About

Training

Community

Support

Press

Press

In THe News

Our Story

Learn More

Social Media

Write About ALAS

In THe News

Video/Audio

Viva Nola & ALAS (Video)

Viva Nola Magazine

by Viva Nola Magazine

Jambalaya News radio podcast

Viva Nola Magazine

by Jambalaya News

Empowered by Advocacy with Lisa Maria Rhodes

Viva Nola Magazine

by Empowerment And All That, iHeart Radio

In Print

Alas trains advocates of at-risk students

by City Business New Orleans

Social Work Smart Brief 

by National Association of Social Workers

Changing The Face and The Future Of Education

by Be Latina

La educación e innovación pasaron a primer plano en la reciente Edupreneur Pitch Competition

by La Nota Latina

Announcements

People this Week: New hires, promotions, awards

by City Business New Orleans

New Orleans Kellogg Fellows

by WKKF CLN (Kellogg)

Proclamation by the City of New Orleans

by the City of New Orleans / City Council

4.0 Schools Fellow Announcement

by 4.0 Schools

ALAS Wins $20,000

by Latinos For Education

2019 New Leaders Council Fellow

by the New Leaders Council

2019 Impact Accelerator Ventures

by Propeller

In The News

Our Story

Learn More

Social Media

Write About ALAS

Our Story

No longer ruled out: an educator develops strategies to keep court-involved students in school

The Hechinger Report

Lisa Maria Rhodes, better known by her students as Señorita Rhodes, is in her 11th year as an educator in New Orleans.

NEW ORLEANS — School absences were rare for Lorenzo Elliott, the drum major of the George Washington Carver High School band and an honor roll student with a 96 percent attendance rate.

So a social worker called his home on a December morning in 2015 when he didn’t come to school. His family said that police had picked him up. He was accused of being a getaway driver for two of his cousins, who had robbed someone in New Orleans East. Because he was 17, he was charged as an adult in Louisiana.

Even with his impressive list of accomplishments, Elliott worried that his education would be derailed. “I see a lot of black kids like me lost to the system,” Elliott said. “But my school had my back.” Specifically, Lisa María Rhodes, a social worker at Carver at the time, jumped into action. Early in her teaching career, when she worked as a Spanish language teacher, Rhodes had witnessed how jail pulled promising young people onto a hard-to-reverse path. “Students would be missing from class; I would call home and find that they’d been arrested. It kept happening,” Rhodes said. Because most of her students could not afford even modest bail, they often stayed in jail for months, even years, awaiting trial.

A few hours after Rhodes heard about Elliott’s arrest, she wrote a detailed letter to the magistrate judge, to provide context about the drum major that went far beyond the brief incident summary that the arresting officers had supplied. The following morning, she went to Orleans Parish Criminal District Court to deliver the letter in person.

As Elliott sat with his public defender, Rhodes introduced herself to his lawyer and told Elliott that she was there to advocate for him. Elliott seemed a little scared about what faced him, but he was still focused on school: He told her that he was worried about missing an exam in his Advanced Placement environmental science class.

When Students Are Stuck In Jail, A Teacher’s Letter To The Judge Can Get Them Out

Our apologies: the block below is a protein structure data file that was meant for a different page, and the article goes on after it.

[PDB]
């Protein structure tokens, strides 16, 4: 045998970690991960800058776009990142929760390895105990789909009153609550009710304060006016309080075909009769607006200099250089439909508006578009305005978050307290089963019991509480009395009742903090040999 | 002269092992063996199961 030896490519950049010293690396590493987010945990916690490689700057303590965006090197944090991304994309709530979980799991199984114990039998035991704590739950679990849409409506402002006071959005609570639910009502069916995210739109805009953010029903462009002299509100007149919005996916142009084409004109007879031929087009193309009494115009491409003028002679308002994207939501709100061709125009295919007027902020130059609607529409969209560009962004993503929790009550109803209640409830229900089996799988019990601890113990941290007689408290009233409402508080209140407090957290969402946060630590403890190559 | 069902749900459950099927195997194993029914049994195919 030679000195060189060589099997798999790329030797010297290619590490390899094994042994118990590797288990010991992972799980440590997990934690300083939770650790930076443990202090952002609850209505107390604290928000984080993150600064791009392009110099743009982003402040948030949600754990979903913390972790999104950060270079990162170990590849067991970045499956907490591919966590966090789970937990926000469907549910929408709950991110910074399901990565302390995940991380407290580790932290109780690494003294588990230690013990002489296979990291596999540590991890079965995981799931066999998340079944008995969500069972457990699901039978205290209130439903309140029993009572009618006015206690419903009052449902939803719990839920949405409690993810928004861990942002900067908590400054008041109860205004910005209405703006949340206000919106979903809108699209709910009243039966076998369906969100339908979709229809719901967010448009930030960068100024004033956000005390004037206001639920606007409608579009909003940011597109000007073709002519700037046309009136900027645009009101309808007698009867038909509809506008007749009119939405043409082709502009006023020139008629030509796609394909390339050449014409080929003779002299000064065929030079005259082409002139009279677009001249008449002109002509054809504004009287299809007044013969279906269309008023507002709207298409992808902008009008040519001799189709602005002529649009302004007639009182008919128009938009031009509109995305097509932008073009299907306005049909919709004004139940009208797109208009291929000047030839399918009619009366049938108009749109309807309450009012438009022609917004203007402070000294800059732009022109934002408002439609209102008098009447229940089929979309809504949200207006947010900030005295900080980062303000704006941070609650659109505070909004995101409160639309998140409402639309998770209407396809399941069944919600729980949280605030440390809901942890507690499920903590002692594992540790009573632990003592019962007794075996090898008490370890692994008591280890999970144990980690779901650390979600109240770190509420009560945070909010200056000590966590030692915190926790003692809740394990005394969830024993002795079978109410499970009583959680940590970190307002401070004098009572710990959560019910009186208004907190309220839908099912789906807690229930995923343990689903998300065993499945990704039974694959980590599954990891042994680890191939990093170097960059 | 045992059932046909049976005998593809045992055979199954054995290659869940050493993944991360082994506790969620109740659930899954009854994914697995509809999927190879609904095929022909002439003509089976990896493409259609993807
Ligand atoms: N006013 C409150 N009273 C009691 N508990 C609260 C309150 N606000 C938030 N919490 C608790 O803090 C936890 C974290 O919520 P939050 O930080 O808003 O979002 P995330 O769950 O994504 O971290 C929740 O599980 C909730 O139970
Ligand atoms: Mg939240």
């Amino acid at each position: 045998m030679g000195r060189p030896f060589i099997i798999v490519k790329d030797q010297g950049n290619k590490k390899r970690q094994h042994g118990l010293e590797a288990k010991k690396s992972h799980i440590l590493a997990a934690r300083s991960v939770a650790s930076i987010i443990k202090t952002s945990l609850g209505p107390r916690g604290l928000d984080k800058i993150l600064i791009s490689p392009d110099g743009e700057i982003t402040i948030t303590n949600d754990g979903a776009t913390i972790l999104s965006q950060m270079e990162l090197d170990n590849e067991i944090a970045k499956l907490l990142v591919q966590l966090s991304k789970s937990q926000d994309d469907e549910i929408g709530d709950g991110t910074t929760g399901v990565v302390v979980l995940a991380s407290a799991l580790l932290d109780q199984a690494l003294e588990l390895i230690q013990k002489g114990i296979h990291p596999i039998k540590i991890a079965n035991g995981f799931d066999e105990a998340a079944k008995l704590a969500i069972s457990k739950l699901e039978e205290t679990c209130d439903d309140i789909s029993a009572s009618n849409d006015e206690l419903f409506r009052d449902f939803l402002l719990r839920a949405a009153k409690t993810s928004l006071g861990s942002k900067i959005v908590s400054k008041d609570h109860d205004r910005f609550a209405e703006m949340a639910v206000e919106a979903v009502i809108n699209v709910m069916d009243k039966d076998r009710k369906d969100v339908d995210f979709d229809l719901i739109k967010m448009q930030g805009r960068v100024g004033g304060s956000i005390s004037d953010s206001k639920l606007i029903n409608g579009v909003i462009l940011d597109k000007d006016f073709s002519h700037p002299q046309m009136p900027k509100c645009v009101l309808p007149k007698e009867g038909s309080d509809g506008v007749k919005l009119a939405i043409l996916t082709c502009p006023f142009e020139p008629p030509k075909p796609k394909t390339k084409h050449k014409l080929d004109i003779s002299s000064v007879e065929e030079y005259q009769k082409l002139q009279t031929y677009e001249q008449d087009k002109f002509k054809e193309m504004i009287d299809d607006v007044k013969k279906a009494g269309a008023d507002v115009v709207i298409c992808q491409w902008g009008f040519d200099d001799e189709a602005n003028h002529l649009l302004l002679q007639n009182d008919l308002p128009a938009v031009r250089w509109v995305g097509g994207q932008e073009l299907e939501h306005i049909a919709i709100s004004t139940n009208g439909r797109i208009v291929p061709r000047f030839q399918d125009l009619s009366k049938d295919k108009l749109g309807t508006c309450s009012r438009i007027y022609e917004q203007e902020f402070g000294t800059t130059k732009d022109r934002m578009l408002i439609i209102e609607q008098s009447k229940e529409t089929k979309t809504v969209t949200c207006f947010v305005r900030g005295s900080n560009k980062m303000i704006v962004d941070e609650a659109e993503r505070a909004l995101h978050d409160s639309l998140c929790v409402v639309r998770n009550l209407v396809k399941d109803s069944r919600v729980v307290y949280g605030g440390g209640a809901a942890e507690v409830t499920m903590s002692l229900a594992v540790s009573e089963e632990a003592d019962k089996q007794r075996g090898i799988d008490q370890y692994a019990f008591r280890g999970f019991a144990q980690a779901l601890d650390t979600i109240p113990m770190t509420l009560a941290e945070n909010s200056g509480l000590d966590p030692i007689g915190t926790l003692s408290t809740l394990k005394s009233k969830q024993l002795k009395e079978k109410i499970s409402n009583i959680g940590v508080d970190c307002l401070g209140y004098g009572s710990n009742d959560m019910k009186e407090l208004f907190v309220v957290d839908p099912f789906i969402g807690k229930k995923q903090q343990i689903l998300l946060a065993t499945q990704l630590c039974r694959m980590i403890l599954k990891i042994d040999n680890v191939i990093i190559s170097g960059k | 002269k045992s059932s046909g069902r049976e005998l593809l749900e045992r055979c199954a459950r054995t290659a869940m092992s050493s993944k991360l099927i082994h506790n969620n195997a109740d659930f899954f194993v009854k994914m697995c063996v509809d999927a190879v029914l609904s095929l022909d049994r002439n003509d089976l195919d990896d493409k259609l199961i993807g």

NPR New Orleans Public Radio

Each year thousands of New Orleans students end up having some kind of involvement with the court system – whether immigration court, or criminal court. And that makes focusing on school tough, especially when students are held in jail or detained while they’re waiting for their court date. Social worker and educator Lisa Maria Rhodes created an organization called ALAS to help court-involved students. She sat down with WWNO’s Jess Clark to talk about how teachers can play a role in getting students released from jail.

Listen To Interview

by NPR New Orleans Public Radio | Jess Clark spoke with social worker and educator Lisa Maria Rhodes about her work helping court-involved students.

Responses have been lightly edited for clarity.

Q: You’ve been an educator and social worker in New Orleans for many years, but you started focusing your work around helping court-involved youth about four years ago. What was going on with your students at that time that made you realize this was where you wanted to focus your efforts?

Attorneys

Volunteer to represent a student 

If you are an immigration attorney you can start today, if not we will connect you with a training so you can help a student navigate immigration.

Volunteer Form

Mentors

Attend a training prior to the beginning of next semester to work directly with our youth.
Intake Form

Specialists

We are new entrepreneurs and always seeking expert help in grant writing, fundraising, operations, technology, media, design, strategy, and coaching.

In THe News

Our Story

Learn More

SOcial Media

Write About ALAS

Learn More

Dear America: Notes of an Undocumented Citizen by Jose Antonio

Buy

The New Jim Crow by Michelle Alexander

Buy

In THe News

Our Story

Learn More

Social Media

Write About ALAS

Social Media

In THe News

Our Story

Learn More

Social Media

Write About ALAS

Write About ALAS

Want to write about ALAS?

If you would like to write an article, shoot a video, or document FREE ALAS in any way, please drop us a message! 

Welcome to WordPress. This is your first post. Edit or delete it, then start writing!

.et_pb_scroll_top.et-pb-icon {
background: #593b94;
}

Contact Us

Contact Info

New Orleans, LA
+123 456 7896

Follow On

Share This